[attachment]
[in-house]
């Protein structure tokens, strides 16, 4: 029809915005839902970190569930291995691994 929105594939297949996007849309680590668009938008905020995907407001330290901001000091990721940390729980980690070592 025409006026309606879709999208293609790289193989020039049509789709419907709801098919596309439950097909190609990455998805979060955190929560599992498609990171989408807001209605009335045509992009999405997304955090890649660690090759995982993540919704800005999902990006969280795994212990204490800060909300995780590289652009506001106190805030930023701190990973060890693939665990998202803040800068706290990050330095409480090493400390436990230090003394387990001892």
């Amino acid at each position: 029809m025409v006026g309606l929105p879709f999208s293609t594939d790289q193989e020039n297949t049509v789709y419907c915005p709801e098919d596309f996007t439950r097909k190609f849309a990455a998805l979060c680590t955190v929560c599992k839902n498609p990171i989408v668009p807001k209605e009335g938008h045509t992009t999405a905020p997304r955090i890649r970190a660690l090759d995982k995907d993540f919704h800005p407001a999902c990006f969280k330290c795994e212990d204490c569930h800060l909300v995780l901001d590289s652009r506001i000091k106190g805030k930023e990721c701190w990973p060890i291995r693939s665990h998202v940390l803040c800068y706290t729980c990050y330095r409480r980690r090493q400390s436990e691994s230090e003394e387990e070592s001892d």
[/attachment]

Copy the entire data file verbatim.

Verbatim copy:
[in-house]
């Protein structure tokens, strides 16, 4: 029809915005839902970190569930291995691994 929105594939297949996007849309680590668009938008905020995907407001330290901001000091990721940390729980980690070592 025409006026309606879709999208293609790289193989020039049509789709419907709801098919596309439950097909190609990455998805979060955190929560599992498609990171989408807001209605009335045509992009999405997304955090890649660690090759995982993540919704800005999902990006969280795994212990204490800060909300995780590289652009506001106190805030930023701190990973060890693939665990998202803040800068706290990050330095409480090493400390436990230090003394387990001892």
């Amino acid at each position: 029809m025409v006026g309606l929105p879709f999208s293609t594939d790289q193989e020039n297949t049509v789709y419907c915005p709801e098919d596309f996007t439950r097909k190609f849309a990455a998805l979060c680590t955190v929560c599992k839902n498609p990171i989408v668009p807001k209605e009335g938008h045509t992009t999405a905020p997304r955090i890649r970190a660690l090759d995982k995907d993540f919704h800005p407001a999902c990006f969280k330290c795994e212990d204490c569930h800060l909300v995780l901001d590289s652009r506001i000091k106190g805030k930023e990721c701190w990973p060890i291995r693939s665990h998202v940390l803040c800068y706290t729980c990050y330095r409480r980690r090493q400390s436990e691994s230090e003394e387990e070592s001892d």